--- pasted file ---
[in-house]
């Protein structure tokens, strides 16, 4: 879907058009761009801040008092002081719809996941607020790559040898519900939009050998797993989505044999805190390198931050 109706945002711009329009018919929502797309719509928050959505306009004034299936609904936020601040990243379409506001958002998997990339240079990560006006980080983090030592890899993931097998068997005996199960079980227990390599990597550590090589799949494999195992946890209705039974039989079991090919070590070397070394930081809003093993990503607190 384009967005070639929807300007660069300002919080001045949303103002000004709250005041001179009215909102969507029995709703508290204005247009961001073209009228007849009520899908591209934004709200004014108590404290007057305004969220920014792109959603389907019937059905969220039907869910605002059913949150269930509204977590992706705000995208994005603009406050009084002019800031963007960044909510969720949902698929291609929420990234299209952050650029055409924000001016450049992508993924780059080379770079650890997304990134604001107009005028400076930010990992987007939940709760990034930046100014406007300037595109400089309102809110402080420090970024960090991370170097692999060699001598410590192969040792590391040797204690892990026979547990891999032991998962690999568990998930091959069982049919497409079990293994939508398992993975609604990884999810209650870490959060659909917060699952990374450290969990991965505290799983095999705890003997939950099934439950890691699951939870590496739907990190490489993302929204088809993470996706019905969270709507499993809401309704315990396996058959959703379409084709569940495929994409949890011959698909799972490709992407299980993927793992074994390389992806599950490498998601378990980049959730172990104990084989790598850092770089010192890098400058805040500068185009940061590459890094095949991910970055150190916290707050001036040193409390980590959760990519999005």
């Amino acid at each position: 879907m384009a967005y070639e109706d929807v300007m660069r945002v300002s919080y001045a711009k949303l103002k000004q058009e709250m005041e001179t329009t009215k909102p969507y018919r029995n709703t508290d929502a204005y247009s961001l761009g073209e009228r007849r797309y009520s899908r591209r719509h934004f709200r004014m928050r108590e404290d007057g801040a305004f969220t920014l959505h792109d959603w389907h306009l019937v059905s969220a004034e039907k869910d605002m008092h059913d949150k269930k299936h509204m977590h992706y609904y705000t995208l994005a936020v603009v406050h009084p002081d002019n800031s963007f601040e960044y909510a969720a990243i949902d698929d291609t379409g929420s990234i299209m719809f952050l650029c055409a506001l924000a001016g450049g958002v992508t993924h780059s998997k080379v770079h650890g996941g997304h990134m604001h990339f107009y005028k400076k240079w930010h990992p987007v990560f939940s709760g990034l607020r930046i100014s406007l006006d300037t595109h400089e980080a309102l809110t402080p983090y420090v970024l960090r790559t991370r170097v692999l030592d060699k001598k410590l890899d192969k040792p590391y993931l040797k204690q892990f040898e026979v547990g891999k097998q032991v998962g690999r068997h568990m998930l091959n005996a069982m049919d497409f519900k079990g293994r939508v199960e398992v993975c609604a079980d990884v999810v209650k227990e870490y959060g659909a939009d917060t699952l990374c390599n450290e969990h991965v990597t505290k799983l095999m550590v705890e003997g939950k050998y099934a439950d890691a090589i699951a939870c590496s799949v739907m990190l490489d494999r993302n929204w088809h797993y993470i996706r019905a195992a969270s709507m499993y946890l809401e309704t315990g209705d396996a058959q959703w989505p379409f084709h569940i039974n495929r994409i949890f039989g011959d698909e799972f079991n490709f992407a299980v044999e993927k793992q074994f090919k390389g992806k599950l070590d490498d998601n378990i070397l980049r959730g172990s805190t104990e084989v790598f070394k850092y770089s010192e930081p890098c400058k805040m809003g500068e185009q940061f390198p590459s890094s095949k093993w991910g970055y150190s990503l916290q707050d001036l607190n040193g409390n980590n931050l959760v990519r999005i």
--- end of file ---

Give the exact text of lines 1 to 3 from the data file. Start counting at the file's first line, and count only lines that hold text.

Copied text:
[in-house]
């Protein structure tokens, strides 16, 4: 879907058009761009801040008092002081719809996941607020790559040898519900939009050998797993989505044999805190390198931050 109706945002711009329009018919929502797309719509928050959505306009004034299936609904936020601040990243379409506001958002998997990339240079990560006006980080983090030592890899993931097998068997005996199960079980227990390599990597550590090589799949494999195992946890209705039974039989079991090919070590070397070394930081809003093993990503607190 384009967005070639929807300007660069300002919080001045949303103002000004709250005041001179009215909102969507029995709703508290204005247009961001073209009228007849009520899908591209934004709200004014108590404290007057305004969220920014792109959603389907019937059905969220039907869910605002059913949150269930509204977590992706705000995208994005603009406050009084002019800031963007960044909510969720949902698929291609929420990234299209952050650029055409924000001016450049992508993924780059080379770079650890997304990134604001107009005028400076930010990992987007939940709760990034930046100014406007300037595109400089309102809110402080420090970024960090991370170097692999060699001598410590192969040792590391040797204690892990026979547990891999032991998962690999568990998930091959069982049919497409079990293994939508398992993975609604990884999810209650870490959060659909917060699952990374450290969990991965505290799983095999705890003997939950099934439950890691699951939870590496739907990190490489993302929204088809993470996706019905969270709507499993809401309704315990396996058959959703379409084709569940495929994409949890011959698909799972490709992407299980993927793992074994390389992806599950490498998601378990980049959730172990104990084989790598850092770089010192890098400058805040500068185009940061590459890094095949991910970055150190916290707050001036040193409390980590959760990519999005």
């Amino acid at each position: 879907m384009a967005y070639e109706d929807v300007m660069r945002v300002s919080y001045a711009k949303l103002k000004q058009e709250m005041e001179t329009t009215k909102p969507y018919r029995n709703t508290d929502a204005y247009s961001l761009g073209e009228r007849r797309y009520s899908r591209r719509h934004f709200r004014m928050r108590e404290d007057g801040a305004f969220t920014l959505h792109d959603w389907h306009l019937v059905s969220a004034e039907k869910d605002m008092h059913d949150k269930k299936h509204m977590h992706y609904y705000t995208l994005a936020v603009v406050h009084p002081d002019n800031s963007f601040e960044y909510a969720a990243i949902d698929d291609t379409g929420s990234i299209m719809f952050l650029c055409a506001l924000a001016g450049g958002v992508t993924h780059s998997k080379v770079h650890g996941g997304h990134m604001h990339f107009y005028k400076k240079w930010h990992p987007v990560f939940s709760g990034l607020r930046i100014s406007l006006d300037t595109h400089e980080a309102l809110t402080p983090y420090v970024l960090r790559t991370r170097v692999l030592d060699k001598k410590l890899d192969k040792p590391y993931l040797k204690q892990f040898e026979v547990g891999k097998q032991v998962g690999r068997h568990m998930l091959n005996a069982m049919d497409f519900k079990g293994r939508v199960e398992v993975c609604a079980d990884v999810v209650k227990e870490y959060g659909a939009d917060t699952l990374c390599n450290e969990h991965v990597t505290k799983l095999m550590v705890e003997g939950k050998y099934a439950d890691a090589i699951a939870c590496s799949v739907m990190l490489d494999r993302n929204w088809h797993y993470i996706r019905a195992a969270s709507m499993y946890l809401e309704t315990g209705d396996a058959q959703w989505p379409f084709h569940i039974n495929r994409i949890f039989g011959d698909e799972f079991n490709f992407a299980v044999e993927k793992q074994f090919k390389g992806k599950l070590d490498d998601n378990i070397l980049r959730g172990s805190t104990e084989v790598f070394k850092y770089s010192e930081p890098c400058k805040m809003g500068e185009q940061f390198p590459s890094s095949k093993w991910g970055y150190s990503l916290q707050d001036l607190n040193g409390n980590n931050l959760v990519r999005i």